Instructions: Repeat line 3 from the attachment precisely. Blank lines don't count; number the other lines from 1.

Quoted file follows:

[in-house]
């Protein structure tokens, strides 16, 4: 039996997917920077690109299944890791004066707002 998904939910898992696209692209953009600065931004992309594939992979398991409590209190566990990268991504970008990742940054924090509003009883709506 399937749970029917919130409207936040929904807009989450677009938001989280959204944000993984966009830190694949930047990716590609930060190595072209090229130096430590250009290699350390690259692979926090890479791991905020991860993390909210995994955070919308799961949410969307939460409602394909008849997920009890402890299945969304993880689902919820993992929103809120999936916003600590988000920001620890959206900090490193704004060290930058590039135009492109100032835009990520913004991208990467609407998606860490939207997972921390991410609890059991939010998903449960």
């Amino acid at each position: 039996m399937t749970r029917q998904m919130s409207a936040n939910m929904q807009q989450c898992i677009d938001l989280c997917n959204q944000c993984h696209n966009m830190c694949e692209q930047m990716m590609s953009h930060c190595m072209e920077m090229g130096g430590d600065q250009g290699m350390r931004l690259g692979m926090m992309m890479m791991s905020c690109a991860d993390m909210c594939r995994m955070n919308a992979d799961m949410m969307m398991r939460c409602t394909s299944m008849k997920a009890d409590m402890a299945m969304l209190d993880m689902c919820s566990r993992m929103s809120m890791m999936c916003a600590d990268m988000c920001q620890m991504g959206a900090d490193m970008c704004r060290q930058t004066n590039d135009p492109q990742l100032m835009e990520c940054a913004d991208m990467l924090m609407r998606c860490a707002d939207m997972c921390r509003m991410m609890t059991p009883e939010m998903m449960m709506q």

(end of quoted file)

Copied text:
């Amino acid at each position: 039996m399937t749970r029917q998904m919130s409207a936040n939910m929904q807009q989450c898992i677009d938001l989280c997917n959204q944000c993984h696209n966009m830190c694949e692209q930047m990716m590609s953009h930060c190595m072209e920077m090229g130096g430590d600065q250009g290699m350390r931004l690259g692979m926090m992309m890479m791991s905020c690109a991860d993390m909210c594939r995994m955070n919308a992979d799961m949410m969307m398991r939460c409602t394909s299944m008849k997920a009890d409590m402890a299945m969304l209190d993880m689902c919820s566990r993992m929103s809120m890791m999936c916003a600590d990268m988000c920001q620890m991504g959206a900090d490193m970008c704004r060290q930058t004066n590039d135009p492109q990742l100032m835009e990520c940054a913004d991208m990467l924090m609407r998606c860490a707002d939207m997972c921390r509003m991410m609890t059991p009883e939010m998903m449960m709506q």